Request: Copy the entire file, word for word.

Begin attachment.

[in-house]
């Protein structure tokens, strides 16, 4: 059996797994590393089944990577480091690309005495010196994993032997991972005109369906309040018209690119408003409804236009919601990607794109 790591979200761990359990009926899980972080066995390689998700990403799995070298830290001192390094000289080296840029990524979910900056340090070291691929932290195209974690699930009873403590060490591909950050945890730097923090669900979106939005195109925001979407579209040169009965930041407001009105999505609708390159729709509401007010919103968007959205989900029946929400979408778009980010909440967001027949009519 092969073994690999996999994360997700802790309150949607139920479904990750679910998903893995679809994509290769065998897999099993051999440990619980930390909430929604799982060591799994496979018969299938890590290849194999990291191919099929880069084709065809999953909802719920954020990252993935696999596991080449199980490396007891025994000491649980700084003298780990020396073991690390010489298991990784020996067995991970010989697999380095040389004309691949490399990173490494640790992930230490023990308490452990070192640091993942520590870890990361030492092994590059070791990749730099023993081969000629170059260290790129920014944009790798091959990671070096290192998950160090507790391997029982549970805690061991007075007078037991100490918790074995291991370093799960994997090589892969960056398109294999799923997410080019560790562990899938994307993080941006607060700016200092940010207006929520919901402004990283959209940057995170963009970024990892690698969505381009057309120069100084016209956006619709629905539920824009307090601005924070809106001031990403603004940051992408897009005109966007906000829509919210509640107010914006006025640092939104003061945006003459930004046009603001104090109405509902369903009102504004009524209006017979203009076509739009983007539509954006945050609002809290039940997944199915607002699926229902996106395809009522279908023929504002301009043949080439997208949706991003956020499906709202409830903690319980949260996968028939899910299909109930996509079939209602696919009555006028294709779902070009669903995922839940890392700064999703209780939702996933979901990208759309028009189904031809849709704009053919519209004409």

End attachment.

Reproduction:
[in-house]
């Protein structure tokens, strides 16, 4: 059996797994590393089944990577480091690309005495010196994993032997991972005109369906309040018209690119408003409804236009919601990607794109 790591979200761990359990009926899980972080066995390689998700990403799995070298830290001192390094000289080296840029990524979910900056340090070291691929932290195209974690699930009873403590060490591909950050945890730097923090669900979106939005195109925001979407579209040169009965930041407001009105999505609708390159729709509401007010919103968007959205989900029946929400979408778009980010909440967001027949009519 092969073994690999996999994360997700802790309150949607139920479904990750679910998903893995679809994509290769065998897999099993051999440990619980930390909430929604799982060591799994496979018969299938890590290849194999990291191919099929880069084709065809999953909802719920954020990252993935696999596991080449199980490396007891025994000491649980700084003298780990020396073991690390010489298991990784020996067995991970010989697999380095040389004309691949490399990173490494640790992930230490023990308490452990070192640091993942520590870890990361030492092994590059070791990749730099023993081969000629170059260290790129920014944009790798091959990671070096290192998950160090507790391997029982549970805690061991007075007078037991100490918790074995291991370093799960994997090589892969960056398109294999799923997410080019560790562990899938994307993080941006607060700016200092940010207006929520919901402004990283959209940057995170963009970024990892690698969505381009057309120069100084016209956006619709629905539920824009307090601005924070809106001031990403603004940051992408897009005109966007906000829509919210509640107010914006006025640092939104003061945006003459930004046009603001104090109405509902369903009102504004009524209006017979203009076509739009983007539509954006945050609002809290039940997944199915607002699926229902996106395809009522279908023929504002301009043949080439997208949706991003956020499906709202409830903690319980949260996968028939899910299909109930996509079939209602696919009555006028294709779902070009669903995922839940890392700064999703209780939702996933979901990208759309028009189904031809849709704009053919519209004409």